Not far away, his older brothers were actually playing basketball. There was a comfort in this setting. The sound of gunshots had been replaced by the bouncing of balls and the squeaking of sneakers. There was no real danger. And basketball games were most often played inside of a school – schools that were open when they should be, schools that could teach Therese Kabeya’s sons what they needed to learn. Dallas, not the Congo, was home.

This, Therese thought, was what God had intended.

Still though, life was not easy. She was a single mother, living in a new and scary place – although nothing could be scarier than life in the family’s previous home – and raising three very active boys. She worked at night – 7 a.m. to 7 p.m. – and made sure the boys went to school and had food to eat when she wasn’t at work. Others helped, especially Stephane, but every day was a challenge.

“I talked to them every night or when we had dinner together,” says Therese. “We always prayed together, shared the Bible together, spent time together. I always tell them that God is first in everything you do. Put God first in everything. Look upon Him. He’s the one who blesses us. Even coming here – that was Him.

“I just reminded them why we came here. I told them to be focused on what they’re doing, like in school. That was the main thing – school. That’s why we came here. You have to focus on school and study.”

But Emmanuel was too young to truly “study.” He loved two things – basketball and his mom. When his brothers would play with their AAU team, he would tag along to watch. When they shot hoops on the court behind their apartment building, he was right there with them. When his mom would go to work at night, he’d walk her out. And if she didn’t come home on time the next morning, he would panic and wake up his brothers, insisting that they make sure she was okay.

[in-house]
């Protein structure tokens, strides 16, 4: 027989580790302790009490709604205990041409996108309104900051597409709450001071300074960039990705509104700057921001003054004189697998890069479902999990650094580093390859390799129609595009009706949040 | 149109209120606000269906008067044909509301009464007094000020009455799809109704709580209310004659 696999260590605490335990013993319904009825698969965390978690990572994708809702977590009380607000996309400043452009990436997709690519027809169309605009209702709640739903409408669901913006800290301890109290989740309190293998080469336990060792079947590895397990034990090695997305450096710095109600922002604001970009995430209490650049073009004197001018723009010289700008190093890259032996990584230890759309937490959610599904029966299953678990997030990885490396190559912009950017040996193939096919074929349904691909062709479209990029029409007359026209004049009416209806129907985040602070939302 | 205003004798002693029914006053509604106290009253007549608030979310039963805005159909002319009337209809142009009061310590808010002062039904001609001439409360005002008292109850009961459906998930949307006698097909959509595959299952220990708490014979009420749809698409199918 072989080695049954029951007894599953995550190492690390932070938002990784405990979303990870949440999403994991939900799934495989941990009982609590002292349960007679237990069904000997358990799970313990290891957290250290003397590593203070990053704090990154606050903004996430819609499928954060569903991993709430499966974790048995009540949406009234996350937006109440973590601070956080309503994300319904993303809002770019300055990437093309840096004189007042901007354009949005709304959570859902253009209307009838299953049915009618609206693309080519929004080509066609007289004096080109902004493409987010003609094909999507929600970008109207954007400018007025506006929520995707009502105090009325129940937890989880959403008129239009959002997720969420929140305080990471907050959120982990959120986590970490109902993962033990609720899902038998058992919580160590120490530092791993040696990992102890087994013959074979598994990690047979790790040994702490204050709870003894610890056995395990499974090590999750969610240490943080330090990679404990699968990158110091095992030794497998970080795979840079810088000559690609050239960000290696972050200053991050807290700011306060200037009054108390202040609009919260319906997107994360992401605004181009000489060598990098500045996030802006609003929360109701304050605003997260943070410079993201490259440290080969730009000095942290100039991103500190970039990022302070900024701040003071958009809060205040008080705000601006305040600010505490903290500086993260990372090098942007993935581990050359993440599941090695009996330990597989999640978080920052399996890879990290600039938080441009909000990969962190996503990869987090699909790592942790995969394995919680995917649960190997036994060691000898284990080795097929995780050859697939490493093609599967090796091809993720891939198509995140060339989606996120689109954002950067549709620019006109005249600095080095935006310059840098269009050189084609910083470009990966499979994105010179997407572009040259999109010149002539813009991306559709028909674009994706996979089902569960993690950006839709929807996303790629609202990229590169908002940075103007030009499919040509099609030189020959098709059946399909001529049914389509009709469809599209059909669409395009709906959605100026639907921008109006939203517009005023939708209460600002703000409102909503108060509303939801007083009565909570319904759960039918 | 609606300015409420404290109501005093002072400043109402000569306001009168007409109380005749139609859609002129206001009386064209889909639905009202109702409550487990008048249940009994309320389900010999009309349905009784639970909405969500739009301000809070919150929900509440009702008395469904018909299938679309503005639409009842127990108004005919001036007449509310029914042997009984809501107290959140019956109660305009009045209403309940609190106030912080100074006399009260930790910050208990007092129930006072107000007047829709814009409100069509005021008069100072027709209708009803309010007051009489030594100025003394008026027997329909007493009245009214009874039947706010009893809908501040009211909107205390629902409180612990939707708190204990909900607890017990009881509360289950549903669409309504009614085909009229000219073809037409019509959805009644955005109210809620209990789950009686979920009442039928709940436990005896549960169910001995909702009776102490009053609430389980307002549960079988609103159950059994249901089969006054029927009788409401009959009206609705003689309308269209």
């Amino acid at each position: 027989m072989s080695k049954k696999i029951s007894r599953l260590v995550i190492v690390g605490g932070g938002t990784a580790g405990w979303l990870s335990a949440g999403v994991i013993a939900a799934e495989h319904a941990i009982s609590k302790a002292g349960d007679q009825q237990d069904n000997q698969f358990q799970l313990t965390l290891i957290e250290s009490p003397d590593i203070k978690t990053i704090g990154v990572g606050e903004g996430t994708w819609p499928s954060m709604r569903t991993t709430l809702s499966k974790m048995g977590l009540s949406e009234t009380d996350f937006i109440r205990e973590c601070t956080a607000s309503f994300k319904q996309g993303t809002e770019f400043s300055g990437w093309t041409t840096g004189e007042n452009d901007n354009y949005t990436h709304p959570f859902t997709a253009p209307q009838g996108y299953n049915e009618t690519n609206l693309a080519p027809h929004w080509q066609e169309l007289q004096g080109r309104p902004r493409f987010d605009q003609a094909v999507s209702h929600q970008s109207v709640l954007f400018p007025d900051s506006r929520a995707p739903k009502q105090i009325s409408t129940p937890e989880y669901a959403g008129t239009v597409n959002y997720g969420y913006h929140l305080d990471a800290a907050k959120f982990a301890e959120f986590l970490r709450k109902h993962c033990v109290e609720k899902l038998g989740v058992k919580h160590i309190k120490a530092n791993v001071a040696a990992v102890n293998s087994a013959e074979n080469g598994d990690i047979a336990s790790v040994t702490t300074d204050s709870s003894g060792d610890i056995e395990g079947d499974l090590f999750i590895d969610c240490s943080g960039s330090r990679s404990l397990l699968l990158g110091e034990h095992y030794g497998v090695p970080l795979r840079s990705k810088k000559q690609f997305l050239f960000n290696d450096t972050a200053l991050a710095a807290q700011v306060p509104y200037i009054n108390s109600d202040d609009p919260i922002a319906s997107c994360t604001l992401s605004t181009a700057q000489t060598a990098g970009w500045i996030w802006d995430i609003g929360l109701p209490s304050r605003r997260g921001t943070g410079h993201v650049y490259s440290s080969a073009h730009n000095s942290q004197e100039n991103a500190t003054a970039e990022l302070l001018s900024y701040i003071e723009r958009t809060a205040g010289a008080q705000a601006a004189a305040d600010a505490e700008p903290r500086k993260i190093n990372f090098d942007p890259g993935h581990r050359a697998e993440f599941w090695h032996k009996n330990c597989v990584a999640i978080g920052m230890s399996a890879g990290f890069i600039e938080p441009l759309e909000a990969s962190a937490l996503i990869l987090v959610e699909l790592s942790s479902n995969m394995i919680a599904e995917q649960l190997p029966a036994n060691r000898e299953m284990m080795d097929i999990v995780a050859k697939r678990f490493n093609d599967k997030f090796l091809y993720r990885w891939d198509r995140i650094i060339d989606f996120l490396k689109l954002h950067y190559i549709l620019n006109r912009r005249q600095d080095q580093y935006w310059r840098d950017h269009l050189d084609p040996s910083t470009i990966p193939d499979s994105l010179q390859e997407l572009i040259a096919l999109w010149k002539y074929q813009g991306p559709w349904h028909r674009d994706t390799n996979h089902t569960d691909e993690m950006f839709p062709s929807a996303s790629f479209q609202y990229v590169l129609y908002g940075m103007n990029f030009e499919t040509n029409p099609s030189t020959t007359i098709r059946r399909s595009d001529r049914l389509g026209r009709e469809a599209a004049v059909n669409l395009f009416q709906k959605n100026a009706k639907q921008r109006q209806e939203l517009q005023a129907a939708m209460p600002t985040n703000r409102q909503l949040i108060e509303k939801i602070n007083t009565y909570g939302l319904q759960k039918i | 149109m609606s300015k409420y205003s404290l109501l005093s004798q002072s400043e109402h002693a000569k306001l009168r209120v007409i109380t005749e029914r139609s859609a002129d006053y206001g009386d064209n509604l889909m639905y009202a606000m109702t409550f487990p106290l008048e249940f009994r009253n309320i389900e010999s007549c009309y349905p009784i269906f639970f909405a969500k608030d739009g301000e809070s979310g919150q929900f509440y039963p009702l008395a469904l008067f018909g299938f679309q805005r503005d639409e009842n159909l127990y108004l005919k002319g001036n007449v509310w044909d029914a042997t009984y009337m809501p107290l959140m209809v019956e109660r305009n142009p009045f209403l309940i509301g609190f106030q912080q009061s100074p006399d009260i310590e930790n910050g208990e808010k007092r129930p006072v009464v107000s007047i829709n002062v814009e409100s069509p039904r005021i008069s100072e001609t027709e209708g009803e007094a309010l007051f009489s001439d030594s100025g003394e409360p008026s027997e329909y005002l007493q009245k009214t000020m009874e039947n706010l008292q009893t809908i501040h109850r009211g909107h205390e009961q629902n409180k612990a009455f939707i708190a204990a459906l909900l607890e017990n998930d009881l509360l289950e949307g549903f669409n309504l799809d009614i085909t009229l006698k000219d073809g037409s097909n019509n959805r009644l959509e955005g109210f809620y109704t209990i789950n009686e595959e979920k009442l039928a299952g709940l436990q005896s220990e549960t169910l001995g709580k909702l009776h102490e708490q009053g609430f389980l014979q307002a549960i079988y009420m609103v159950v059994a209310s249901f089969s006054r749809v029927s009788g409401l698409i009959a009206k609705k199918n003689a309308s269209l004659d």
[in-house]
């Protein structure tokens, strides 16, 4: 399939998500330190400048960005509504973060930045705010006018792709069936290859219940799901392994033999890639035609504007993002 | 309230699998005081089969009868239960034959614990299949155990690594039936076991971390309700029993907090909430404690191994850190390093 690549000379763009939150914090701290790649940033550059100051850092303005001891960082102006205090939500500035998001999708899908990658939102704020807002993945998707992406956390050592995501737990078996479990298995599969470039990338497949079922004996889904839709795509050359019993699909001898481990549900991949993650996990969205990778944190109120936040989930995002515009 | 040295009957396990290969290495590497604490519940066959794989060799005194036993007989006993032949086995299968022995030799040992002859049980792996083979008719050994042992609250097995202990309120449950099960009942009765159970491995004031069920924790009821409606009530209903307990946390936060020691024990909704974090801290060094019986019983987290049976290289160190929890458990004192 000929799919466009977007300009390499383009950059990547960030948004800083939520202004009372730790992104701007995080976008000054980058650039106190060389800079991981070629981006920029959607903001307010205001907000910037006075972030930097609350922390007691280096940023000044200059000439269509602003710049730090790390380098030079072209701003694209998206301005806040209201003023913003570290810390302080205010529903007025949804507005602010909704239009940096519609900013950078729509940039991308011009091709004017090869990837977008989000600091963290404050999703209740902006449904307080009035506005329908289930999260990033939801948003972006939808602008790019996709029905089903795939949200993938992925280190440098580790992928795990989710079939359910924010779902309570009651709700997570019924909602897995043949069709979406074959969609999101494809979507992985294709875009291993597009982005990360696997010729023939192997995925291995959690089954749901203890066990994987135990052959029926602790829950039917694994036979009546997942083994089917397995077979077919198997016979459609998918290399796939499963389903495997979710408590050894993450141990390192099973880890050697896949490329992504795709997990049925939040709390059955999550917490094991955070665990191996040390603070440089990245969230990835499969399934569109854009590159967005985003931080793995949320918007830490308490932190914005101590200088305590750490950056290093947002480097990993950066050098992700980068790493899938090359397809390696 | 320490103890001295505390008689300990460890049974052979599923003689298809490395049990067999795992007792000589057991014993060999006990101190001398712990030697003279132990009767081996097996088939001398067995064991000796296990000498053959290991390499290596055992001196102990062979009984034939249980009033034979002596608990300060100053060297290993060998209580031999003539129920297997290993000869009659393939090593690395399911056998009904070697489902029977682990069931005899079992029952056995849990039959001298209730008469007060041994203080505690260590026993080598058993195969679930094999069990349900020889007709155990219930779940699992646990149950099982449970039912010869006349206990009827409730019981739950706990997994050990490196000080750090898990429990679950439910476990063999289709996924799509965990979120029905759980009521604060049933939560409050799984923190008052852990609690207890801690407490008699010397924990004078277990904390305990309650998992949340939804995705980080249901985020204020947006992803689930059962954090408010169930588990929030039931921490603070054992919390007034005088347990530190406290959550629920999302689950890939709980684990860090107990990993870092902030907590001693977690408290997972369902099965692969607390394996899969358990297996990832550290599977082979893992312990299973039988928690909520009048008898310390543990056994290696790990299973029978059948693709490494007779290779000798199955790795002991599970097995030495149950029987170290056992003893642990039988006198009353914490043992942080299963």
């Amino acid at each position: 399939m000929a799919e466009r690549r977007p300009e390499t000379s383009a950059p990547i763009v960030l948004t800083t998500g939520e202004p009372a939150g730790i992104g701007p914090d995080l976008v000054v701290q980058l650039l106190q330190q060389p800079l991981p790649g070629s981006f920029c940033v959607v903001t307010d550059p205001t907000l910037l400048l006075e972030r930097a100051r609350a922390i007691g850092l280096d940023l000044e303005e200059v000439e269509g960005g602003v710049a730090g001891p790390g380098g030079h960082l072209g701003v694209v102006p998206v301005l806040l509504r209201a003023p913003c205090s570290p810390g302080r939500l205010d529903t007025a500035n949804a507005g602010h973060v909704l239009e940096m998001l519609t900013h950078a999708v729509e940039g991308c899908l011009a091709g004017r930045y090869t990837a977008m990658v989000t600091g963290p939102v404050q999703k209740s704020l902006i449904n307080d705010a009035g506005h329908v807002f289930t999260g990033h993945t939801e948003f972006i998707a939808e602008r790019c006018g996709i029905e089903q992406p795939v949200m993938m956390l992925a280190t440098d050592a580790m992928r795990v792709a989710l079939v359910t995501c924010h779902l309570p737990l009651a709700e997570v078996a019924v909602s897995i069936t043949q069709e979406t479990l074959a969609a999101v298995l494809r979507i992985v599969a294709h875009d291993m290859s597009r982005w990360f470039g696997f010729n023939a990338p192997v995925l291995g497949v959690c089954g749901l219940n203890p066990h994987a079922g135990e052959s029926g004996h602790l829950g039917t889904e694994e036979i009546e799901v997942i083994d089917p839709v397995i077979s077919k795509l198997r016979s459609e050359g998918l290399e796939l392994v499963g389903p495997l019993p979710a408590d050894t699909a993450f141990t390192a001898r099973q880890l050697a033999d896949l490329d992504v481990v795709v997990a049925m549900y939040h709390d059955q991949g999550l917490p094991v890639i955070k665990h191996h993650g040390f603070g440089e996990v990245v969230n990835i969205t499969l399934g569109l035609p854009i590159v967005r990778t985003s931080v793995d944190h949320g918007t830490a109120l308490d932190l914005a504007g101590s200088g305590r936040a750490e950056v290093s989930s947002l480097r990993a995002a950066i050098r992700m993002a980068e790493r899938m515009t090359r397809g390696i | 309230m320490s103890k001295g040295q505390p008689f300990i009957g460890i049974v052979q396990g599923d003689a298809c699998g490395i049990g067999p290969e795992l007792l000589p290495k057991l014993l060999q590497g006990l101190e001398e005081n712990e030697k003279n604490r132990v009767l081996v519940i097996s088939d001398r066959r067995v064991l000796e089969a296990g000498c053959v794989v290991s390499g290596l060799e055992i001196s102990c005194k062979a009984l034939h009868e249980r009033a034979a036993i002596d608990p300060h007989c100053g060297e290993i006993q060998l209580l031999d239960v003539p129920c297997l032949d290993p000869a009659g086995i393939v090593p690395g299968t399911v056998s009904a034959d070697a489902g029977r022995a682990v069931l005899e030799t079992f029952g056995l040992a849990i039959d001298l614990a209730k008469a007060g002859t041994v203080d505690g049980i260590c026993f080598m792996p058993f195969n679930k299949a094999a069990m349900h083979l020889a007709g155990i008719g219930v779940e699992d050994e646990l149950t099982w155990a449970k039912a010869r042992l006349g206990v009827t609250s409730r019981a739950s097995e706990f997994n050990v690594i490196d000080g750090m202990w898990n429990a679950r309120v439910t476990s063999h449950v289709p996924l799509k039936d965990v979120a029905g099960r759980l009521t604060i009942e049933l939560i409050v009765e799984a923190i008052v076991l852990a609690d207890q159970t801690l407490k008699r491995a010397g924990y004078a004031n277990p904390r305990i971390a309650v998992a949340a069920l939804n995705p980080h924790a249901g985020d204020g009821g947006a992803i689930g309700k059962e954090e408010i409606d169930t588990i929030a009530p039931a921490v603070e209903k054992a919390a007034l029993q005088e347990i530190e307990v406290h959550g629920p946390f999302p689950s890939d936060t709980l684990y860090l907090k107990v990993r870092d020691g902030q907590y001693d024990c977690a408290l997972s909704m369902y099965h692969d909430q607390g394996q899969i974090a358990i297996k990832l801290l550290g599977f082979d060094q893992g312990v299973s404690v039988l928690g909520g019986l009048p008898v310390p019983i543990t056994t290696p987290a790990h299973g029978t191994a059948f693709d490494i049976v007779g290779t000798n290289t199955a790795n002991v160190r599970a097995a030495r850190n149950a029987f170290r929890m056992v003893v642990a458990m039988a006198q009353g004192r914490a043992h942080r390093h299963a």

“Make sure y’all call mom,” he would tell them.

“Where were you?” he’d ask when she got home.

“He was a lovely boy,” says Therese. “He was very loving. He was very, very close to me.

“He cares about people.”

And basketball. It was his gift.

At the gym, his brothers’ coaches couldn’t help but notice the little boy playing without the ball. And when they saw him play with one, they decided to help form a team for Emmanuel’s age group; he was just seven years old.

Therese recalls that first game: “The first time he played, he scored 16 points. He scored eight times. The coach asked him, ‘Emmanuel, how many points did you have today?’ He said, ‘I had eight points.’ And the coach started laughing; she said, ‘No, you had 16 – every basket counts as two points.’ He was so funny.”

His love of the game was born. He played all the time. In school, when the teacher asked him to write an essay, he wrote about playing in the NBA. He told his mom that’s what he was going to do.

And even though, because of her work schedule, Therese could rarely make it to his games – that wouldn’t come until high school – basketball and his mom were always linked.

“He was in fifth grade; all the time, he was saying – and I raised the boys by myself and he saw how I was working so hard – he was saying, ‘Mom, one day, I’m going to make the NBA and I want to take care of you.’ He was saying that all the time. All the time.”


The last time Emmanuel Mudiay got in trouble was not quite two years ago.

He wanted to go somewhere – “a lake to go swimming with a friend or something,” he says – but his mother told him not to go. He went anyway. While he was there, he injured himself, nothing major, just some bruised ribs.

“She told me not to go and I paid the consequences,” he says.